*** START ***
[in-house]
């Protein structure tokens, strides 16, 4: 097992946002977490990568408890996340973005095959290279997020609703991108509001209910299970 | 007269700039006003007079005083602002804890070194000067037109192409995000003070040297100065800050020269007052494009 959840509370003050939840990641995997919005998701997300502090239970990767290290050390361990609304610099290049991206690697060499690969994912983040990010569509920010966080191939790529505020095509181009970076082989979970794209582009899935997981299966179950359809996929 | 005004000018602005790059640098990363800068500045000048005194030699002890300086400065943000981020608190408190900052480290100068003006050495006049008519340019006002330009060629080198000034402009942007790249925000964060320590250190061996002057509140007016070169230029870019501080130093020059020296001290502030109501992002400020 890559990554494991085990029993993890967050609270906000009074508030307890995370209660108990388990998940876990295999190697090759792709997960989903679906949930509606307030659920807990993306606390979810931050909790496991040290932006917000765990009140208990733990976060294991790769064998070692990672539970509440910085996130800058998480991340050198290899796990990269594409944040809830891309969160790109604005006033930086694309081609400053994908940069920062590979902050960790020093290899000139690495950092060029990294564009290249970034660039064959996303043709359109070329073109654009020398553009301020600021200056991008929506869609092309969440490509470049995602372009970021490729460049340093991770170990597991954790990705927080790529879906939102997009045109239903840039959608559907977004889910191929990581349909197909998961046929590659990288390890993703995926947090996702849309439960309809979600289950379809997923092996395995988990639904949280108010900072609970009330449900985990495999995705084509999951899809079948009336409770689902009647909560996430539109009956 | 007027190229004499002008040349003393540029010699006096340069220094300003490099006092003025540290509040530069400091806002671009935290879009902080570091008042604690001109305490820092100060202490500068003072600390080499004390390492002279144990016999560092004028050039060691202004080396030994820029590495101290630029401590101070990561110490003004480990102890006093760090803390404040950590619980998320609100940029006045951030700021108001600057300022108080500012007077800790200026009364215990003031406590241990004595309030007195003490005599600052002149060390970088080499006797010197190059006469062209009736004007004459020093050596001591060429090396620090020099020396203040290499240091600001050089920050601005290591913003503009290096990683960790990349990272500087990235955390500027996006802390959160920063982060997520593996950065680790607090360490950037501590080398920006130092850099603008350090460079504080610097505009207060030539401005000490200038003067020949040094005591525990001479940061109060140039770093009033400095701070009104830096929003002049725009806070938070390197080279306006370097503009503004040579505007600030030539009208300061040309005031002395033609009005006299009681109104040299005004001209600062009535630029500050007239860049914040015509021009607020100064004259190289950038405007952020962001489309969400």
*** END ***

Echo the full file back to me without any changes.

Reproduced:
[in-house]
């Protein structure tokens, strides 16, 4: 097992946002977490990568408890996340973005095959290279997020609703991108509001209910299970 | 007269700039006003007079005083602002804890070194000067037109192409995000003070040297100065800050020269007052494009 959840509370003050939840990641995997919005998701997300502090239970990767290290050390361990609304610099290049991206690697060499690969994912983040990010569509920010966080191939790529505020095509181009970076082989979970794209582009899935997981299966179950359809996929 | 005004000018602005790059640098990363800068500045000048005194030699002890300086400065943000981020608190408190900052480290100068003006050495006049008519340019006002330009060629080198000034402009942007790249925000964060320590250190061996002057509140007016070169230029870019501080130093020059020296001290502030109501992002400020 890559990554494991085990029993993890967050609270906000009074508030307890995370209660108990388990998940876990295999190697090759792709997960989903679906949930509606307030659920807990993306606390979810931050909790496991040290932006917000765990009140208990733990976060294991790769064998070692990672539970509440910085996130800058998480991340050198290899796990990269594409944040809830891309969160790109604005006033930086694309081609400053994908940069920062590979902050960790020093290899000139690495950092060029990294564009290249970034660039064959996303043709359109070329073109654009020398553009301020600021200056991008929506869609092309969440490509470049995602372009970021490729460049340093991770170990597991954790990705927080790529879906939102997009045109239903840039959608559907977004889910191929990581349909197909998961046929590659990288390890993703995926947090996702849309439960309809979600289950379809997923092996395995988990639904949280108010900072609970009330449900985990495999995705084509999951899809079948009336409770689902009647909560996430539109009956 | 007027190229004499002008040349003393540029010699006096340069220094300003490099006092003025540290509040530069400091806002671009935290879009902080570091008042604690001109305490820092100060202490500068003072600390080499004390390492002279144990016999560092004028050039060691202004080396030994820029590495101290630029401590101070990561110490003004480990102890006093760090803390404040950590619980998320609100940029006045951030700021108001600057300022108080500012007077800790200026009364215990003031406590241990004595309030007195003490005599600052002149060390970088080499006797010197190059006469062209009736004007004459020093050596001591060429090396620090020099020396203040290499240091600001050089920050601005290591913003503009290096990683960790990349990272500087990235955390500027996006802390959160920063982060997520593996950065680790607090360490950037501590080398920006130092850099603008350090460079504080610097505009207060030539401005000490200038003067020949040094005591525990001479940061109060140039770093009033400095701070009104830096929003002049725009806070938070390197080279306006370097503009503004040579505007600030030539009208300061040309005031002395033609009005006299009681109104040299005004001209600062009535630029500050007239860049914040015509021009607020100064004259190289950038405007952020962001489309969400």